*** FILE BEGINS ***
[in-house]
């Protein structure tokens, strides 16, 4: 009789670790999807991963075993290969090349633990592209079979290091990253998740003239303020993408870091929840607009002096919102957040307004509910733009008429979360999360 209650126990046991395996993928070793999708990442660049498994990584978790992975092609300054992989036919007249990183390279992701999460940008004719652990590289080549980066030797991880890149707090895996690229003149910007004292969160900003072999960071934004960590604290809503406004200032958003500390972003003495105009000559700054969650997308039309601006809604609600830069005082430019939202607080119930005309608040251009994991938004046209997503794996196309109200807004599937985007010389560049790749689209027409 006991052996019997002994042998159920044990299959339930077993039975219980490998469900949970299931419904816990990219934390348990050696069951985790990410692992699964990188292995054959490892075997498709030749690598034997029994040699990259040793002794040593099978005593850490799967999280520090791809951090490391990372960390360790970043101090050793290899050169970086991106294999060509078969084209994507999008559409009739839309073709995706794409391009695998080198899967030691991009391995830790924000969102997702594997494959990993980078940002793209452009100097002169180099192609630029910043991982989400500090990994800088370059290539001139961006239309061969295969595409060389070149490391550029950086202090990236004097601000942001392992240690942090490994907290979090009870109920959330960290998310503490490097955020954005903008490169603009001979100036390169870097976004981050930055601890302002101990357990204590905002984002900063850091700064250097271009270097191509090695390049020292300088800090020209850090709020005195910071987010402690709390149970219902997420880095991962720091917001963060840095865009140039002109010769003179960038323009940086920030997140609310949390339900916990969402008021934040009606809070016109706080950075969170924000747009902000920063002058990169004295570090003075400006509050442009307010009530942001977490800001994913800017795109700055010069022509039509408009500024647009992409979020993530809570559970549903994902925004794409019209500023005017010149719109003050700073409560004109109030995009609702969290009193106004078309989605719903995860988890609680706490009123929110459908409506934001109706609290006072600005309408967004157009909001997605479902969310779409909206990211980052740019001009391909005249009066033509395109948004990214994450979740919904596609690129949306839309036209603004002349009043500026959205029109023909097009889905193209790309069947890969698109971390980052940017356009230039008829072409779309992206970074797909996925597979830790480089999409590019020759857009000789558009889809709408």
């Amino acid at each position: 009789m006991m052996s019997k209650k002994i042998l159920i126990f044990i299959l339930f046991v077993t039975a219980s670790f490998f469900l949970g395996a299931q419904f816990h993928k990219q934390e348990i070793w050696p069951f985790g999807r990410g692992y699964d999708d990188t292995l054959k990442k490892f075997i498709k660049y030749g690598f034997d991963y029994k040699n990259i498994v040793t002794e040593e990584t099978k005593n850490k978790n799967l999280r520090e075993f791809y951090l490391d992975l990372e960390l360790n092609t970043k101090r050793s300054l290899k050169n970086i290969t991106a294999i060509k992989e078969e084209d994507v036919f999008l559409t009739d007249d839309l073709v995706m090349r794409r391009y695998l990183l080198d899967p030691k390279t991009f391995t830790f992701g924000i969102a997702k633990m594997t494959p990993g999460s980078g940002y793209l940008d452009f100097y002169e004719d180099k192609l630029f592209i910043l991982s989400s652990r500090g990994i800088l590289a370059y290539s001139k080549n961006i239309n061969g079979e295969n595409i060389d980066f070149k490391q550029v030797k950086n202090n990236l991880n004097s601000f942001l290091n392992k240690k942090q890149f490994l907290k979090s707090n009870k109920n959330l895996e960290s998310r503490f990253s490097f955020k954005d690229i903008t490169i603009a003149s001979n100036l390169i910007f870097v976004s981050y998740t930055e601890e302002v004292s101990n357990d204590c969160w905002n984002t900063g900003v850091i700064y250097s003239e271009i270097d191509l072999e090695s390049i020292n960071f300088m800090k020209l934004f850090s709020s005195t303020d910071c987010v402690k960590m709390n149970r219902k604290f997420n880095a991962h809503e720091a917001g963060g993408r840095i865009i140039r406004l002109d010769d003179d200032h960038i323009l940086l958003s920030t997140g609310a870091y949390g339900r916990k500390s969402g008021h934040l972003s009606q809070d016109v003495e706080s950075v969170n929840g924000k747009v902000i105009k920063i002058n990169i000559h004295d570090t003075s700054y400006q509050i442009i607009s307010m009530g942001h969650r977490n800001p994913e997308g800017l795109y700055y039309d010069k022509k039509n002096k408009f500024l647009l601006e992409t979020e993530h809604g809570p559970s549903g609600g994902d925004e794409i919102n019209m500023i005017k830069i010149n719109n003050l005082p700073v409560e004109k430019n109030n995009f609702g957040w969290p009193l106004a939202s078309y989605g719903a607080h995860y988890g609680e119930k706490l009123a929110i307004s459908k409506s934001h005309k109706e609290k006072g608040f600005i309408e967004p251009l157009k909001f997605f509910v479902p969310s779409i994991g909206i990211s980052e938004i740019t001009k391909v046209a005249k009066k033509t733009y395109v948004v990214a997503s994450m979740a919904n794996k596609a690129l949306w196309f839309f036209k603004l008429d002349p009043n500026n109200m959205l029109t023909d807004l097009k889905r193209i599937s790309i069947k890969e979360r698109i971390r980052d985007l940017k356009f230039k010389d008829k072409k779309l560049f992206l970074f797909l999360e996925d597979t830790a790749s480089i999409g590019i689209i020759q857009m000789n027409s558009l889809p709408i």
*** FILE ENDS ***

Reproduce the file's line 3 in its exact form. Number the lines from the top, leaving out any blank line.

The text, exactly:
């Amino acid at each position: 009789m006991m052996s019997k209650k002994i042998l159920i126990f044990i299959l339930f046991v077993t039975a219980s670790f490998f469900l949970g395996a299931q419904f816990h993928k990219q934390e348990i070793w050696p069951f985790g999807r990410g692992y699964d999708d990188t292995l054959k990442k490892f075997i498709k660049y030749g690598f034997d991963y029994k040699n990259i498994v040793t002794e040593e990584t099978k005593n850490k978790n799967l999280r520090e075993f791809y951090l490391d992975l990372e960390l360790n092609t970043k101090r050793s300054l290899k050169n970086i290969t991106a294999i060509k992989e078969e084209d994507v036919f999008l559409t009739d007249d839309l073709v995706m090349r794409r391009y695998l990183l080198d899967p030691k390279t991009f391995t830790f992701g924000i969102a997702k633990m594997t494959p990993g999460s980078g940002y793209l940008d452009f100097y002169e004719d180099k192609l630029f592209i910043l991982s989400s652990r500090g990994i800088l590289a370059y290539s001139k080549n961006i239309n061969g079979e295969n595409i060389d980066f070149k490391q550029v030797k950086n202090n990236l991880n004097s601000f942001l290091n392992k240690k942090q890149f490994l907290k979090s707090n009870k109920n959330l895996e960290s998310r503490f990253s490097f955020k954005d690229i903008t490169i603009a003149s001979n100036l390169i910007f870097v976004s981050y998740t930055e601890e302002v004292s101990n357990d204590c969160w905002n984002t900063g900003v850091i700064y250097s003239e271009i270097d191509l072999e090695s390049i020292n960071f300088m800090k020209l934004f850090s709020s005195t303020d910071c987010v402690k960590m709390n149970r219902k604290f997420n880095a991962h809503e720091a917001g963060g993408r840095i865009i140039r406004l002109d010769d003179d200032h960038i323009l940086l958003s920030t997140g609310a870091y949390g339900r916990k500390s969402g008021h934040l972003s009606q809070d016109v003495e706080s950075v969170n929840g924000k747009v902000i105009k920063i002058n990169i000559h004295d570090t003075s700054y400006q509050i442009i607009s307010m009530g942001h969650r977490n800001p994913e997308g800017l795109y700055y039309d010069k022509k039509n002096k408009f500024l647009l601006e992409t979020e993530h809604g809570p559970s549903g609600g994902d925004e794409i919102n019209m500023i005017k830069i010149n719109n003050l005082p700073v409560e004109k430019n109030n995009f609702g957040w969290p009193l106004a939202s078309y989605g719903a607080h995860y988890g609680e119930k706490l009123a929110i307004s459908k409506s934001h005309k109706e609290k006072g608040f600005i309408e967004p251009l157009k909001f997605f509910v479902p969310s779409i994991g909206i990211s980052e938004i740019t001009k391909v046209a005249k009066k033509t733009y395109v948004v990214a997503s994450m979740a919904n794996k596609a690129l949306w196309f839309f036209k603004l008429d002349p009043n500026n109200m959205l029109t023909d807004l097009k889905r193209i599937s790309i069947k890969e979360r698109i971390r980052d985007l940017k356009f230039k010389d008829k072409k779309l560049f992206l970074f797909l999360e996925d597979t830790a790749s480089i999409g590019i689209i020759q857009m000789n027409s558009l889809p709408i």